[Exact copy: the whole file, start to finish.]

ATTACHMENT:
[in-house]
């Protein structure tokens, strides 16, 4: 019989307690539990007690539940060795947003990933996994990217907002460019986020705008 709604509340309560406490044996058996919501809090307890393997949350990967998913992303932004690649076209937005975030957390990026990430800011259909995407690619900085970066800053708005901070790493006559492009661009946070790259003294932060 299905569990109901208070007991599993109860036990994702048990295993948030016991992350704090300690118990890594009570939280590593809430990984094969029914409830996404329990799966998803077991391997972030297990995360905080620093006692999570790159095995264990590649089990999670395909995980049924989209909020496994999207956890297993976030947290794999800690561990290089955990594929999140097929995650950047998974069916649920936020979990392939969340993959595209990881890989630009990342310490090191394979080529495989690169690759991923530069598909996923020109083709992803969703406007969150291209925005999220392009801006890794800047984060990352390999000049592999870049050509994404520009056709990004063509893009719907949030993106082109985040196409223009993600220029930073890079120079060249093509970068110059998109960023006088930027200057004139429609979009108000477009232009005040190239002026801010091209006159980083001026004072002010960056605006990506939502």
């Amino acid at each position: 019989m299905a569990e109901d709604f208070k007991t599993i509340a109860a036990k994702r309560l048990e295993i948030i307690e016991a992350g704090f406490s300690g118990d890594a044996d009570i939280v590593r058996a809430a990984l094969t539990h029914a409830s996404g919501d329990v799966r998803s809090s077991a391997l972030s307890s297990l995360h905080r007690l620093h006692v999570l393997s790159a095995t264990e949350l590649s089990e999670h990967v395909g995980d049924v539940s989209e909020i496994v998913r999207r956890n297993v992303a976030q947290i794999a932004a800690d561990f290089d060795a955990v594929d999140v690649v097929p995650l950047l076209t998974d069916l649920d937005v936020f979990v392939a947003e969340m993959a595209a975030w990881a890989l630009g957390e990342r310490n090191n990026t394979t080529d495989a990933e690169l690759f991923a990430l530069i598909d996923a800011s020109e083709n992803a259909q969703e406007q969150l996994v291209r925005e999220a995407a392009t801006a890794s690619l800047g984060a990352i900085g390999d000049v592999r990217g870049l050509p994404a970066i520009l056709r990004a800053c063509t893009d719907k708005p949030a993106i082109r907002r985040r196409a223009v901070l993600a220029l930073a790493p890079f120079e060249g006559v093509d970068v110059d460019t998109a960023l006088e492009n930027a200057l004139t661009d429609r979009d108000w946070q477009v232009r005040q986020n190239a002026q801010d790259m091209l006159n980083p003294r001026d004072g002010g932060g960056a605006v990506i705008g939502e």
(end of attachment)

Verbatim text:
[in-house]
């Protein structure tokens, strides 16, 4: 019989307690539990007690539940060795947003990933996994990217907002460019986020705008 709604509340309560406490044996058996919501809090307890393997949350990967998913992303932004690649076209937005975030957390990026990430800011259909995407690619900085970066800053708005901070790493006559492009661009946070790259003294932060 299905569990109901208070007991599993109860036990994702048990295993948030016991992350704090300690118990890594009570939280590593809430990984094969029914409830996404329990799966998803077991391997972030297990995360905080620093006692999570790159095995264990590649089990999670395909995980049924989209909020496994999207956890297993976030947290794999800690561990290089955990594929999140097929995650950047998974069916649920936020979990392939969340993959595209990881890989630009990342310490090191394979080529495989690169690759991923530069598909996923020109083709992803969703406007969150291209925005999220392009801006890794800047984060990352390999000049592999870049050509994404520009056709990004063509893009719907949030993106082109985040196409223009993600220029930073890079120079060249093509970068110059998109960023006088930027200057004139429609979009108000477009232009005040190239002026801010091209006159980083001026004072002010960056605006990506939502």
């Amino acid at each position: 019989m299905a569990e109901d709604f208070k007991t599993i509340a109860a036990k994702r309560l048990e295993i948030i307690e016991a992350g704090f406490s300690g118990d890594a044996d009570i939280v590593r058996a809430a990984l094969t539990h029914a409830s996404g919501d329990v799966r998803s809090s077991a391997l972030s307890s297990l995360h905080r007690l620093h006692v999570l393997s790159a095995t264990e949350l590649s089990e999670h990967v395909g995980d049924v539940s989209e909020i496994v998913r999207r956890n297993v992303a976030q947290i794999a932004a800690d561990f290089d060795a955990v594929d999140v690649v097929p995650l950047l076209t998974d069916l649920d937005v936020f979990v392939a947003e969340m993959a595209a975030w990881a890989l630009g957390e990342r310490n090191n990026t394979t080529d495989a990933e690169l690759f991923a990430l530069i598909d996923a800011s020109e083709n992803a259909q969703e406007q969150l996994v291209r925005e999220a995407a392009t801006a890794s690619l800047g984060a990352i900085g390999d000049v592999r990217g870049l050509p994404a970066i520009l056709r990004a800053c063509t893009d719907k708005p949030a993106i082109r907002r985040r196409a223009v901070l993600a220029l930073a790493p890079f120079e060249g006559v093509d970068v110059d460019t998109a960023l006088e492009n930027a200057l004139t661009d429609r979009d108000w946070q477009v232009r005040q986020n190239a002026q801010d790259m091209l006159n980083p003294r001026d004072g002010g932060g960056a605006v990506i705008g939502e």